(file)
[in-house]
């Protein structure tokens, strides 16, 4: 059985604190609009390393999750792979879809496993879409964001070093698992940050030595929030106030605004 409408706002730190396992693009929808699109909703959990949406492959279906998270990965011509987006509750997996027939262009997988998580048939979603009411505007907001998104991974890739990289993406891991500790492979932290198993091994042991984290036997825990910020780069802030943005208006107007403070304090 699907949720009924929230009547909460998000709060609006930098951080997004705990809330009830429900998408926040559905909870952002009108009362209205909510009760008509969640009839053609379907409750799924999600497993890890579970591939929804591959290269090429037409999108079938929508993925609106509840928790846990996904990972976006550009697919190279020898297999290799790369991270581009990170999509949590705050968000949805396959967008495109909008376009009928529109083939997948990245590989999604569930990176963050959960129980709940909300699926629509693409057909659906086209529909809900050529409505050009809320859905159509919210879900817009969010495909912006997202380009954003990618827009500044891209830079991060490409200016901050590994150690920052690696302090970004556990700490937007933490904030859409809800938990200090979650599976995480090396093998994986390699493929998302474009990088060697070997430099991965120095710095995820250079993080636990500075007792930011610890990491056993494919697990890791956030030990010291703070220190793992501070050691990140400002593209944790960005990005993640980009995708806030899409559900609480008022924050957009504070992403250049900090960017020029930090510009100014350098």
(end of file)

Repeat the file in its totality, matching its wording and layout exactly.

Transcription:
[in-house]
């Protein structure tokens, strides 16, 4: 059985604190609009390393999750792979879809496993879409964001070093698992940050030595929030106030605004 409408706002730190396992693009929808699109909703959990949406492959279906998270990965011509987006509750997996027939262009997988998580048939979603009411505007907001998104991974890739990289993406891991500790492979932290198993091994042991984290036997825990910020780069802030943005208006107007403070304090 699907949720009924929230009547909460998000709060609006930098951080997004705990809330009830429900998408926040559905909870952002009108009362209205909510009760008509969640009839053609379907409750799924999600497993890890579970591939929804591959290269090429037409999108079938929508993925609106509840928790846990996904990972976006550009697919190279020898297999290799790369991270581009990170999509949590705050968000949805396959967008495109909008376009009928529109083939997948990245590989999604569930990176963050959960129980709940909300699926629509693409057909659906086209529909809900050529409505050009809320859905159509919210879900817009969010495909912006997202380009954003990618827009500044891209830079991060490409200016901050590994150690920052690696302090970004556990700490937007933490904030859409809800938990200090979650599976995480090396093998994986390699493929998302474009990088060697070997430099991965120095710095995820250079993080636990500075007792930011610890990491056993494919697990890791956030030990010291703070220190793992501070050691990140400002593209944790960005990005993640980009995708806030899409559900609480008022924050957009504070992403250049900090960017020029930090510009100014350098």